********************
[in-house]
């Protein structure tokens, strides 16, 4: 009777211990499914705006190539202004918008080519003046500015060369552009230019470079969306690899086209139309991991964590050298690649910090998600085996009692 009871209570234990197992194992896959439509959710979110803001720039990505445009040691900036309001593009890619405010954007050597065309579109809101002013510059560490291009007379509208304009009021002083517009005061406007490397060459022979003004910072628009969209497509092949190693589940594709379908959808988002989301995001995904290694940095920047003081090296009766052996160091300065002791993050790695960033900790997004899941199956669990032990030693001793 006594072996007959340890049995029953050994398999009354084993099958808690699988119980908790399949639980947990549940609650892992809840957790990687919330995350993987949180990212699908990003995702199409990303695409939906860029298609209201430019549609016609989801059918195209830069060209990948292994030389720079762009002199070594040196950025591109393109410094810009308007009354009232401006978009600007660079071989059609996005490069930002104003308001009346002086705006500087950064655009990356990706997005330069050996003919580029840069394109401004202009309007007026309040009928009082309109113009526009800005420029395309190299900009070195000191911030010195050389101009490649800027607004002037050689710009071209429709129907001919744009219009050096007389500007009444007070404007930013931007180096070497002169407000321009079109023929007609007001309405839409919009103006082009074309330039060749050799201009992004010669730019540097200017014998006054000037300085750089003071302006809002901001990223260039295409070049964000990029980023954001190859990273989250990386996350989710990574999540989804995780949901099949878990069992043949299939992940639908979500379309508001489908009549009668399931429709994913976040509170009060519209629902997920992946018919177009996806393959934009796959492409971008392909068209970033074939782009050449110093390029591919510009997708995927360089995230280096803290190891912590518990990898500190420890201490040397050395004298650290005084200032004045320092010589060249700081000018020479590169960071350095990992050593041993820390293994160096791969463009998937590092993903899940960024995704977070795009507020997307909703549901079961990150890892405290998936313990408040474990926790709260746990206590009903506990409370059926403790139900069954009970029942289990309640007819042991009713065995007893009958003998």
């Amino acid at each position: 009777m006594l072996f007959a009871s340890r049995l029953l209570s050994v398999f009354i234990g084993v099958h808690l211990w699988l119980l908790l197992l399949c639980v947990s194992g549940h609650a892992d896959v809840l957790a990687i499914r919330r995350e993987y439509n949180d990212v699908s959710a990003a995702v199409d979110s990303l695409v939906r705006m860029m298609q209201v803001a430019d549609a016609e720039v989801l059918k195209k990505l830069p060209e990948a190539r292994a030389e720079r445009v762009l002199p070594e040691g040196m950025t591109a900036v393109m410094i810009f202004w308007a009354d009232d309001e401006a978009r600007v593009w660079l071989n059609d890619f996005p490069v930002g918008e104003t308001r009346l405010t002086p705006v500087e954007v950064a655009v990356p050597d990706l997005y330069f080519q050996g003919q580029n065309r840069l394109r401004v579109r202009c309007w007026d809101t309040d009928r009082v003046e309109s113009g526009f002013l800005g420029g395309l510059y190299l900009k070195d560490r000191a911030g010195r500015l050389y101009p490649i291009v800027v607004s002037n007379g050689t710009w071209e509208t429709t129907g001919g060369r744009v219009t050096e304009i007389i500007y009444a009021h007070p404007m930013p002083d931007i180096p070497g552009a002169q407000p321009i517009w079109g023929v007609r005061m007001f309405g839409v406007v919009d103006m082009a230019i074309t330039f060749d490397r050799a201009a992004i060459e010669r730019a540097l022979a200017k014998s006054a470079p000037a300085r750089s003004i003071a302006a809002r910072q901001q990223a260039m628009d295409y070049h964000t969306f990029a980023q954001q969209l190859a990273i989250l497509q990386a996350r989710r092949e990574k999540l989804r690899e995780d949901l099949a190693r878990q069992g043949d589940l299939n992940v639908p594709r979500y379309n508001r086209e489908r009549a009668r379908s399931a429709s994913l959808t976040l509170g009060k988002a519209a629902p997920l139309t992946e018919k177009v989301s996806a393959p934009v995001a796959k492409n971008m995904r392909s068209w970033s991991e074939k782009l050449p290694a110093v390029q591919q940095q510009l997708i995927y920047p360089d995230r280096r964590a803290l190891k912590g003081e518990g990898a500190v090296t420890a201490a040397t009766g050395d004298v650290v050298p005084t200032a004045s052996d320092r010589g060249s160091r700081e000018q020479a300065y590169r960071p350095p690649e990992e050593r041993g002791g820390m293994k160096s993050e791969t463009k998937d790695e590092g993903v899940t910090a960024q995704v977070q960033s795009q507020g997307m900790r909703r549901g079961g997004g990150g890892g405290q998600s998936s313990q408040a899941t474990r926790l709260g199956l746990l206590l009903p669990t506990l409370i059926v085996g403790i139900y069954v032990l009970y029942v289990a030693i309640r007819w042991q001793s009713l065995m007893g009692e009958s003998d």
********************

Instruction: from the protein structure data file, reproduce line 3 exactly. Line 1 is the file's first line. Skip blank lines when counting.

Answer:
């Amino acid at each position: 009777m006594l072996f007959a009871s340890r049995l029953l209570s050994v398999f009354i234990g084993v099958h808690l211990w699988l119980l908790l197992l399949c639980v947990s194992g549940h609650a892992d896959v809840l957790a990687i499914r919330r995350e993987y439509n949180d990212v699908s959710a990003a995702v199409d979110s990303l695409v939906r705006m860029m298609q209201v803001a430019d549609a016609e720039v989801l059918k195209k990505l830069p060209e990948a190539r292994a030389e720079r445009v762009l002199p070594e040691g040196m950025t591109a900036v393109m410094i810009f202004w308007a009354d009232d309001e401006a978009r600007v593009w660079l071989n059609d890619f996005p490069v930002g918008e104003t308001r009346l405010t002086p705006v500087e954007v950064a655009v990356p050597d990706l997005y330069f080519q050996g003919q580029n065309r840069l394109r401004v579109r202009c309007w007026d809101t309040d009928r009082v003046e309109s113009g526009f002013l800005g420029g395309l510059y190299l900009k070195d560490r000191a911030g010195r500015l050389y101009p490649i291009v800027v607004s002037n007379g050689t710009w071209e509208t429709t129907g001919g060369r744009v219009t050096e304009i007389i500007y009444a009021h007070p404007m930013p002083d931007i180096p070497g552009a002169q407000p321009i517009w079109g023929v007609r005061m007001f309405g839409v406007v919009d103006m082009a230019i074309t330039f060749d490397r050799a201009a992004i060459e010669r730019a540097l022979a200017k014998s006054a470079p000037a300085r750089s003004i003071a302006a809002r910072q901001q990223a260039m628009d295409y070049h964000t969306f990029a980023q954001q969209l190859a990273i989250l497509q990386a996350r989710r092949e990574k999540l989804r690899e995780d949901l099949a190693r878990q069992g043949d589940l299939n992940v639908p594709r979500y379309n508001r086209e489908r009549a009668r379908s399931a429709s994913l959808t976040l509170g009060k988002a519209a629902p997920l139309t992946e018919k177009v989301s996806a393959p934009v995001a796959k492409n971008m995904r392909s068209w970033s991991e074939k782009l050449p290694a110093v390029q591919q940095q510009l997708i995927y920047p360089d995230r280096r964590a803290l190891k912590g003081e518990g990898a500190v090296t420890a201490a040397t009766g050395d004298v650290v050298p005084t200032a004045s052996d320092r010589g060249s160091r700081e000018q020479a300065y590169r960071p350095p690649e990992e050593r041993g002791g820390m293994k160096s993050e791969t463009k998937d790695e590092g993903v899940t910090a960024q995704v977070q960033s795009q507020g997307m900790r909703r549901g079961g997004g990150g890892g405290q998600s998936s313990q408040a899941t474990r926790l709260g199956l746990l206590l009903p669990t506990l409370i059926v085996g403790i139900y069954v032990l009970y029942v289990a030693i309640r007819w042991q001793s009713l065995m007893g009692e009958s003998d």